Published: February 1, 2024

What is G2211?

Add-on code G2211 implementation is effective January 1, 2024.

Shutterstock 1926166481The CY24 Medicare Physician Fee Schedule final rule finalized the implementation of the evaluation and management (E/M) add-on HCPCS code G2211, which took effect on January 1, 2024. This add-on code was created to better account for the resource costs associated with E/M visits and the longitudinal care applicable to outpatient or office E/M visits as an additional payment. This add-on code acknowledges the costs associated with the practitioner’s principal role of providing needed services that are part of the ongoing, longitudinal care relationship related to a patient’s single, serious condition or complex condition. The development of this code recognizes the work that goes into building a practitioner-patient relationship that helps the patient to be more compliant with treatments and future visits long-term.

LISTEN: Add-On Code G2211: What You Need to Know Podcast

Join Gene Brown, MD, RPh, AAO-HNS/F At-Large Director and general otolaryngologist, and James Lin, MD, the Academy’s CPT Advisor and a neurotologist, as they engage in a robust podcast discussion on the Centers for Medicare & Medicaid Services implementation of code G2211. This is a new code that went into effect on January 1, 2024. Dr. Brown and Dr. Lin provide clinical examples that indicate when code G2211 may be utilized in an otolaryngology practice. Listen Now!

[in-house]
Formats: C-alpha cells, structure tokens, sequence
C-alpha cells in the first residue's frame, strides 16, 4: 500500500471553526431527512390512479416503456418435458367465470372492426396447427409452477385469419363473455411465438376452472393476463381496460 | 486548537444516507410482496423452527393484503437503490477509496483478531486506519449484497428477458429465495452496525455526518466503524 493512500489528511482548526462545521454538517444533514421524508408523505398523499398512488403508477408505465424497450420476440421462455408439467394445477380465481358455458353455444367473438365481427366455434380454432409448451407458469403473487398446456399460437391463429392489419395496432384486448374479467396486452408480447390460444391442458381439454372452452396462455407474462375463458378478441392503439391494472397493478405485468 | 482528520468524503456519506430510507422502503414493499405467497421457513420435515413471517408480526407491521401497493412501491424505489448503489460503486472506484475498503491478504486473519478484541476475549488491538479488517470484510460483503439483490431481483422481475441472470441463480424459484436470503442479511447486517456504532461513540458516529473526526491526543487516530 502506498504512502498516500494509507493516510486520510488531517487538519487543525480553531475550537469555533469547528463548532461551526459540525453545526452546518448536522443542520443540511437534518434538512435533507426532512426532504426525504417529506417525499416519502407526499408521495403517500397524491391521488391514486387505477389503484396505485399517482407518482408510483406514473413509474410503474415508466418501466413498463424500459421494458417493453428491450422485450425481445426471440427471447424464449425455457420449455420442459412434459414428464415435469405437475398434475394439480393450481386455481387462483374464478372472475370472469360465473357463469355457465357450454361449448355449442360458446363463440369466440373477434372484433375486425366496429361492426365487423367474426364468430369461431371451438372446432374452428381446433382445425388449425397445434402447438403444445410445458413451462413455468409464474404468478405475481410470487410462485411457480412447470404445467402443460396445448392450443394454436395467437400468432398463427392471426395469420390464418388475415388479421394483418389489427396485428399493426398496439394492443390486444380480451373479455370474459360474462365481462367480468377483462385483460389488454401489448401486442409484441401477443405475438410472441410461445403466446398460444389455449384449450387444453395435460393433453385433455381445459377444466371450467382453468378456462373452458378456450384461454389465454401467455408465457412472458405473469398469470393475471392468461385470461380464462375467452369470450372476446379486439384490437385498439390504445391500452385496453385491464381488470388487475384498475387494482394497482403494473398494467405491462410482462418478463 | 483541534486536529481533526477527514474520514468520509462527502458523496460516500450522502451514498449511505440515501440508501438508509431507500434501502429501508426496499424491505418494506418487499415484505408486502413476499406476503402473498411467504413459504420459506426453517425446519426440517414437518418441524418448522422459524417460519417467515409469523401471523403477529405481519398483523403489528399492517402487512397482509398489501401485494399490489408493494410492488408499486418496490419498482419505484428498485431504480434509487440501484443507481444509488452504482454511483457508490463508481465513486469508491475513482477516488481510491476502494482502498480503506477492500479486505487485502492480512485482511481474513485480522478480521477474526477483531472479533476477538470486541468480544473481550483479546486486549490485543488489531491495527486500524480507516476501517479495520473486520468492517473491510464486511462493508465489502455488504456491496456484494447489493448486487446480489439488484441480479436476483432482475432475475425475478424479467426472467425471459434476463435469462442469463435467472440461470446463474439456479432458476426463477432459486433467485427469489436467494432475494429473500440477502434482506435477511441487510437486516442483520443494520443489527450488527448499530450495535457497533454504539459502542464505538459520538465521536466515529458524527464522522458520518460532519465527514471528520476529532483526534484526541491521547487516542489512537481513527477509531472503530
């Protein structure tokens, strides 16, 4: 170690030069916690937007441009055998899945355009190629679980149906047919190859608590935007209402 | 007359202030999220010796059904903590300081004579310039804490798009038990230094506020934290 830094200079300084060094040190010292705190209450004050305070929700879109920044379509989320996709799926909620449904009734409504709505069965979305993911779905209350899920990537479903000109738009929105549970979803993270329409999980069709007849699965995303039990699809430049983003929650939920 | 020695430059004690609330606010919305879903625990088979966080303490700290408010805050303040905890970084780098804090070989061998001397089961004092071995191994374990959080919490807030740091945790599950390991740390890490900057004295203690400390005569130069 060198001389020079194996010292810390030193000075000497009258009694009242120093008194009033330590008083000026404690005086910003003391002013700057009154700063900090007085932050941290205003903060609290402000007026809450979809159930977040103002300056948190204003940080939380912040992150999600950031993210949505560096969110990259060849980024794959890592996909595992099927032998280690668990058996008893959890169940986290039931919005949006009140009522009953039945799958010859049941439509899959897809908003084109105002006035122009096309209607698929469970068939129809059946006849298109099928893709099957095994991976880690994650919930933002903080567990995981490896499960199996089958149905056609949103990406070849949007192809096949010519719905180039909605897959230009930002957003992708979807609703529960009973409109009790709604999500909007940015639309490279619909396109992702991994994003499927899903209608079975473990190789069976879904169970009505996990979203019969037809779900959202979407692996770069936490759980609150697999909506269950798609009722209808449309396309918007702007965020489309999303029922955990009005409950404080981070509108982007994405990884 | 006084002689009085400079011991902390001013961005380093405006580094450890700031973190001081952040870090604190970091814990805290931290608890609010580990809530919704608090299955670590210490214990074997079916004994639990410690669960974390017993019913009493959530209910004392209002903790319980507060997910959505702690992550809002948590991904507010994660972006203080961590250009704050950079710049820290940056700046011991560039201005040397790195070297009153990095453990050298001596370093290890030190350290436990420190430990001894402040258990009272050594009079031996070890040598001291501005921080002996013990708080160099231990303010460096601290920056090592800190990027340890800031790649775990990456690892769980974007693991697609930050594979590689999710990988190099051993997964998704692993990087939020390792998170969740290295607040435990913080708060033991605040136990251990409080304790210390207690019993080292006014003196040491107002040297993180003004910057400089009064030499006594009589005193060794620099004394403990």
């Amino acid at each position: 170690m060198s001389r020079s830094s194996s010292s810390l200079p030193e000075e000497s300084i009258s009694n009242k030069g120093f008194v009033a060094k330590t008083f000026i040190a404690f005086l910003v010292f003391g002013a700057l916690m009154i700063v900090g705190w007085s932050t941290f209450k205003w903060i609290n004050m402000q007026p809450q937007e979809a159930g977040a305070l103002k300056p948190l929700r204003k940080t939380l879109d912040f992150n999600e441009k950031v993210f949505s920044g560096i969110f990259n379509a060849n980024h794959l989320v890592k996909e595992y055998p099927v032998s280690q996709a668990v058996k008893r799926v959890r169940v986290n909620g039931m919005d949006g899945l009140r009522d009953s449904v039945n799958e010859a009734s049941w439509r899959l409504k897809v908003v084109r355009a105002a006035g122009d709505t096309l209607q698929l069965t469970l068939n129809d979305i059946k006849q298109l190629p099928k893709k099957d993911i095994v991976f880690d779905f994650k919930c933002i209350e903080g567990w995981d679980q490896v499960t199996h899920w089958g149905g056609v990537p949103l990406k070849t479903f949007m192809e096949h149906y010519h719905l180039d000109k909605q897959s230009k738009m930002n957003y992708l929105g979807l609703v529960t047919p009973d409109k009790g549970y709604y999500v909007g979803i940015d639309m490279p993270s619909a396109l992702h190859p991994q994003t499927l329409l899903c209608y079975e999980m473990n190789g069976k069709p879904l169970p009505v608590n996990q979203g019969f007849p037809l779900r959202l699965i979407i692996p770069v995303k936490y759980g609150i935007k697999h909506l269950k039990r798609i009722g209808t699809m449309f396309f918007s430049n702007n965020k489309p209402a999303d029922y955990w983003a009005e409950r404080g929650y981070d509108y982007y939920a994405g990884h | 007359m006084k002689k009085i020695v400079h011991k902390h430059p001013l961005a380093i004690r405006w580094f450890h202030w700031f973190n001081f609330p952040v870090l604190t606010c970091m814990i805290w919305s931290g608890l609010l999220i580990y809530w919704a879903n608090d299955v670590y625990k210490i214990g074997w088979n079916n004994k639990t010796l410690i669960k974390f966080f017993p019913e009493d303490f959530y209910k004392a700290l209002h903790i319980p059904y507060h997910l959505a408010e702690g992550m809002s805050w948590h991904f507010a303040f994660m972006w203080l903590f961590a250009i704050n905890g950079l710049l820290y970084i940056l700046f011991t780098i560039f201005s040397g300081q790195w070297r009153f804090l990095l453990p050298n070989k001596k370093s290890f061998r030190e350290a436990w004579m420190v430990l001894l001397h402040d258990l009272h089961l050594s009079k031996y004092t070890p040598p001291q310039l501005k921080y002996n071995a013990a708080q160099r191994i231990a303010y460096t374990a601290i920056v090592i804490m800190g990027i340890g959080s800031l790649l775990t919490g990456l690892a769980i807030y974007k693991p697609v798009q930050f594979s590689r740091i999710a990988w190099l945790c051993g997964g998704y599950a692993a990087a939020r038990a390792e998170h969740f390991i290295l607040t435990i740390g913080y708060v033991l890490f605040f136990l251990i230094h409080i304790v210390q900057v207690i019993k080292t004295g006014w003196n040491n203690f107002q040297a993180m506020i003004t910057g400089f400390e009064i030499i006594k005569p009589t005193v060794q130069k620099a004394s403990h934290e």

What are some considerations for use?

  • HCPCS add-on code G2211 can be listed separately in addition to office or outpatient E/M visits for new or established patients (i.e., codes 99202-99215).
  • Reporting is not restricted based on specialty, but certain specialties will likely see these types of visits more than other specialties.
  • HCPCS code G2211 is not to be used when the office or outpatient E/M visit is reported with payment modifiers such as a modifier -24, -25 or -53.

What are some clinical examples for possible uses of G2211 in cases that are complex or serious and require long-term, longitudinal care?

  • Head and neck cancer care
  • Pediatric airway disorders
  • Refractory chronic sinusitis management
  • Skull base tumor care
  • Facial reconstruction
  • Voice disorders
  • Sleep apnea management
  • Pediatric congenital anomalies
  • Cleft lip and palate care
  • Chronic salivary gland disorders
  • Pediatric hearing loss
  • Complex adult hearing loss
  • Thyroid and parathyroid disorders
  • Refractory dizziness and balance disorders
  • Ongoing treatment of complex rhinitis (e.g., immunotherapy management)
  • Complex swallowing disorders
  • Refractory laryngopharyngeal reflux
  • Refractory epistaxis
  • Chronic otomastoiditis
  • Chronic cranial neuropathies
  • Complex chronic voice disorders
  • Migraines

When should you NOT use G2211?

  • When your relationship with the patient is of a discrete, routine, or time-limited nature. For example, when you see a patient for an acute concern and have not also assumed responsibility for the patient’s subsequent, ongoing medical care with consistency and continuity over time.
  • If the associated office visit E/M is reported with modifier 25 appended.
  • When using CPT code 99211.

What is the Medicare amount for G2211, and when does it take effect?
The 2024 national Medicare allowable for G2211 is $16.04. HCPCS code G2211 is payable starting January 1, 2024.

Aside from Medicare, are any other payers adjudicating this code?